• Biochemical mechanisms related to heart coupling (increased contractility converting chemical energy into mechanical).
  • Extracardiac
  1. Secondary aldosteronism.
  2. Peripheral vasoconstriction.
  3. Erythrocyte-dependent mechanism.
  4. Mechanism of increase with lung dynamics.
  5. Decrease in nutritional requirements.

However, when the compensatory mechanisms fail to maintain adequate cardiac output, there is a decrease in renal plasma flow and therefore glomerular filtration with retention of dio and water that produces edema. The insufficient heart cannot expel the blood that comes to it during diastole and it collects behind the cavities and in the lungs, as well as in the great circulation, causing venous and arterial hypertension, which further reduces cardiac output.

Clinical manifestations

Symptoms: A seriously ill infant or child who has exhausted its compensatory mechanisms to the point that it is no longer reaching sufficient cardiac output to meet the basal needs of its body will present symptoms of rest. Other patients may be comfortable at rest, but are unable to increase their cardiac output in response to even light activity without significant symptoms. On the other hand, children with less severe heart disease will require intense exercise to alter their heart function.

Cyanosis can be considered merely as “an intense coloration” and not be recognized as a pathological finding. The story from the parents of a young infant should focus on the feeding process. An infant with congestive heart failure often ingests less volume per feeding, has dyspnea on suckling, and may sweat heavily. Uncovering a history of fatigue in an older child requires specific questions about their activity.

In children, the symptoms and signs of congestive heart failure are similar to those in adults. They consist of fatigue, exertion intolerance, anorexia, abdominal pain and cough. Dyspnea is a reflection of pulmonary congestion. The elevation of systemic venous pressure can be calibrated by measuring jugular venous pressure and hepatomegaly. There may be orthopnea and basal rales; there is usually detectable edema in the sloping parts; there may also be anasarca. There is always cardiomegaly. Gallop rhythm is frequent; Other auscultatory findings are those produced by the basic injury.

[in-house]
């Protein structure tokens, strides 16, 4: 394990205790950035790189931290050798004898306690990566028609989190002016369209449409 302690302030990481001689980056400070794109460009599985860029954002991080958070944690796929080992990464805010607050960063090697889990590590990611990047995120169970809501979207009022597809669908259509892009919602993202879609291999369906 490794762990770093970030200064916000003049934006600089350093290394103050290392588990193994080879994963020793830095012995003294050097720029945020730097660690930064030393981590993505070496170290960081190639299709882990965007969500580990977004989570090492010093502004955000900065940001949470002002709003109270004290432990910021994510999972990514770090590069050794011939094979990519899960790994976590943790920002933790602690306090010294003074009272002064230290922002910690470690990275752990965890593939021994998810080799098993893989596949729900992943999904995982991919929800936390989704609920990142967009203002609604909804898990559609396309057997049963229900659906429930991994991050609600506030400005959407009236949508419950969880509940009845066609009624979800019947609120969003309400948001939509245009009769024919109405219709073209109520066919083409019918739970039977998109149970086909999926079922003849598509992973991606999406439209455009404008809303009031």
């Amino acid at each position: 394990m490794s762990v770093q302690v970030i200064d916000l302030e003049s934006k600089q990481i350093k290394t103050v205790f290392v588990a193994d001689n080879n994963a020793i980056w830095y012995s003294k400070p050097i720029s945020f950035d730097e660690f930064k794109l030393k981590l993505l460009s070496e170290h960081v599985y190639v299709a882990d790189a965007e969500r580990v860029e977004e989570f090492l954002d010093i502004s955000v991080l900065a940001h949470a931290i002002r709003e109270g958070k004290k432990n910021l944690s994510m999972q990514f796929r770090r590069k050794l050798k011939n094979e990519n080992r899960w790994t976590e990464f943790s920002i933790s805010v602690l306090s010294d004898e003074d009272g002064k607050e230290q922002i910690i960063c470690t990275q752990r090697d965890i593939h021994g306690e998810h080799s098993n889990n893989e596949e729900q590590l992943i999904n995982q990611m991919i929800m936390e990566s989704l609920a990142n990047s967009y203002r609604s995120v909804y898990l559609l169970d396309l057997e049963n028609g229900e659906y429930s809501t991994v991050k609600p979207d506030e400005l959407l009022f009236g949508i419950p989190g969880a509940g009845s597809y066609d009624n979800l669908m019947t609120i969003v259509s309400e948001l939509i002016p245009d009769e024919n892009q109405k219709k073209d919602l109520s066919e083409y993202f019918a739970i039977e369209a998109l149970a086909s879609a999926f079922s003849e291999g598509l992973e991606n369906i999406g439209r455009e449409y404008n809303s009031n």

In infants, congestive heart failure may be more difficult to identify. Its most prominent manifestations are tachypnea, feeding difficulties, little weight gain, excessive sweating, irritability, weak crying and noisy and labored breathing with rib and subcostal retractions, as well as nasal flutter and sternal retractions.

Pulmonary congestion may be impossible to distinguish from the signs and symptoms of bronchiolitis, including wheezing as the most striking. Pneumonitis is common, with or without partial atelectasis of the lung, especially in the middle and lower right lobes and due to bronchial compression by the enlarged heart. Hepatomegaly is almost always present, and cardiomegaly is always present. Despite pronounced tachycardia, a gallop rhythm is often recognized. Edema can be generalized affecting both the eyelids and the sacrum, legs and foot. Differential diagnosis depends on age.

Etiology by age

Fetal

  • Severe anemia (hemolysis, fetal-maternal transfusion, parvovirus B19-induced anemia, hypoplastic anemia).
  • Supraventricular tachycardia.
  • Ventricular tachycardia.
  • Complete heart block.

Premature newborn

  • Fluid overload.
  • Patent ductus arteriosus.
  • Ventricular septal defect.
  • Cor pulmonale (bronchopulmonary dysplasia).

Term newborn

  • Asphyctic cardiomyopathy.
  • Arteriovenous malformation (Galen vein, liver).
  • Obstructive lesions on the left side (coarctation of the aorta, hypoplastic left hemicardias).
  • Large mixed heart defects (single ventricle, truncus arteriosus).
  • Viral myocarditis.
  • Left cardiac hypoplasia syndrome.
  • Total anomalous drainage of the pulmonary veins transposition of great vessels plus CIV.
  • Common trunk.
  • AV channel.
  • Septal defect: multiple CIV.
  • Coarctation of the aorta.
  • Tricuspid atresia.
  • Arrhythmias: paroxysmal supraventricular tachycardia.

Infant-preschool

  • Cardiac shunts from left to right (ventricular septal defect)
  • Hemangioma (arteriovenous malformation)
  • Abnormal left coronary artery.
  • Metabolic cardiomyopathy.
  • Acute hypertension (hemolytic-uremic syndrome).
  • Supraventricular tachycardia.
  • Kawasaki disease.
  • Obstructive lesions: coarctation, aortic stenosis.

Child-adolescent

  • Rheumatic fever.
  • Acute hypertension (glomerulonephritis).
  • Viral myocarditis.